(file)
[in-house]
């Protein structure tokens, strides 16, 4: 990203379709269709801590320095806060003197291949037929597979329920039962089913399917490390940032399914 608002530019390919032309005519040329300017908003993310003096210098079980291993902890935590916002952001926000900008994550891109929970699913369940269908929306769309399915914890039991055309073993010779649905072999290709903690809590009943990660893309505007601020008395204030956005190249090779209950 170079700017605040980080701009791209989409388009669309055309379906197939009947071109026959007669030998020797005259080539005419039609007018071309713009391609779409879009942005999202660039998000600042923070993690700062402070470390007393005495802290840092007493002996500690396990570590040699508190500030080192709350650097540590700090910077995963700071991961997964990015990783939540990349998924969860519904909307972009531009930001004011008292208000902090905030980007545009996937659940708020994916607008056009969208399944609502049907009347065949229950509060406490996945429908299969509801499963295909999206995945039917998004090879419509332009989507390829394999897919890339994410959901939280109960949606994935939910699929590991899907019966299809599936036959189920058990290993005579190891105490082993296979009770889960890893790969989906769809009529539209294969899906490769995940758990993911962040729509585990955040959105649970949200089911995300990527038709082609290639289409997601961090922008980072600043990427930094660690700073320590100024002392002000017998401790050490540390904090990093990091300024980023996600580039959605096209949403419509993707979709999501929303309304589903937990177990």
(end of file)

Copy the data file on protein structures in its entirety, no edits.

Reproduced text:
[in-house]
């Protein structure tokens, strides 16, 4: 990203379709269709801590320095806060003197291949037929597979329920039962089913399917490390940032399914 608002530019390919032309005519040329300017908003993310003096210098079980291993902890935590916002952001926000900008994550891109929970699913369940269908929306769309399915914890039991055309073993010779649905072999290709903690809590009943990660893309505007601020008395204030956005190249090779209950 170079700017605040980080701009791209989409388009669309055309379906197939009947071109026959007669030998020797005259080539005419039609007018071309713009391609779409879009942005999202660039998000600042923070993690700062402070470390007393005495802290840092007493002996500690396990570590040699508190500030080192709350650097540590700090910077995963700071991961997964990015990783939540990349998924969860519904909307972009531009930001004011008292208000902090905030980007545009996937659940708020994916607008056009969208399944609502049907009347065949229950509060406490996945429908299969509801499963295909999206995945039917998004090879419509332009989507390829394999897919890339994410959901939280109960949606994935939910699929590991899907019966299809599936036959189920058990290993005579190891105490082993296979009770889960890893790969989906769809009529539209294969899906490769995940758990993911962040729509585990955040959105649970949200089911995300990527038709082609290639289409997601961090922008980072600043990427930094660690700073320590100024002392002000017998401790050490540390904090990093990091300024980023996600580039959605096209949403419509993707979709999501929303309304589903937990177990």